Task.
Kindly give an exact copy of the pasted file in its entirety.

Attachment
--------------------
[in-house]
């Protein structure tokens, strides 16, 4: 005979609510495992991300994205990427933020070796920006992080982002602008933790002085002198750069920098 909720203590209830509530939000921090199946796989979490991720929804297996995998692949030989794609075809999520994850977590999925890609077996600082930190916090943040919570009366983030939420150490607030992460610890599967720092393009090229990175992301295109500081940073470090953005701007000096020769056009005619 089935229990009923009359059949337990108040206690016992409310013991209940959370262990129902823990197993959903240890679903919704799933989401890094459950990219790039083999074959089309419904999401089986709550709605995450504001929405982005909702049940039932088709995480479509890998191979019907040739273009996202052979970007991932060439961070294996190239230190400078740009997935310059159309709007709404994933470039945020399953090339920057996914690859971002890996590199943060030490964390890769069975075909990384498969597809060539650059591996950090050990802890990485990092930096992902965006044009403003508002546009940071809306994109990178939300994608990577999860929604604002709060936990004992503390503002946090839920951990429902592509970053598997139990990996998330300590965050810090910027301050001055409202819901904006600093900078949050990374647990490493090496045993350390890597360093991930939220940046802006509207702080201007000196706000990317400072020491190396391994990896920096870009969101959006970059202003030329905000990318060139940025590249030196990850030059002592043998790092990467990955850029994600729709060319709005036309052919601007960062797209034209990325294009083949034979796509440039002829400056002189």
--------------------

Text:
[in-house]
């Protein structure tokens, strides 16, 4: 005979609510495992991300994205990427933020070796920006992080982002602008933790002085002198750069920098 909720203590209830509530939000921090199946796989979490991720929804297996995998692949030989794609075809999520994850977590999925890609077996600082930190916090943040919570009366983030939420150490607030992460610890599967720092393009090229990175992301295109500081940073470090953005701007000096020769056009005619 089935229990009923009359059949337990108040206690016992409310013991209940959370262990129902823990197993959903240890679903919704799933989401890094459950990219790039083999074959089309419904999401089986709550709605995450504001929405982005909702049940039932088709995480479509890998191979019907040739273009996202052979970007991932060439961070294996190239230190400078740009997935310059159309709007709404994933470039945020399953090339920057996914690859971002890996590199943060030490964390890769069975075909990384498969597809060539650059591996950090050990802890990485990092930096992902965006044009403003508002546009940071809306994109990178939300994608990577999860929604604002709060936990004992503390503002946090839920951990429902592509970053598997139990990996998330300590965050810090910027301050001055409202819901904006600093900078949050990374647990490493090496045993350390890597360093991930939220940046802006509207702080201007000196706000990317400072020491190396391994990896920096870009969101959006970059202003030329905000990318060139940025590249030196990850030059002592043998790092990467990955850029994600729709060319709005036309052919601007960062797209034209990325294009083949034979796509440039002829400056002189």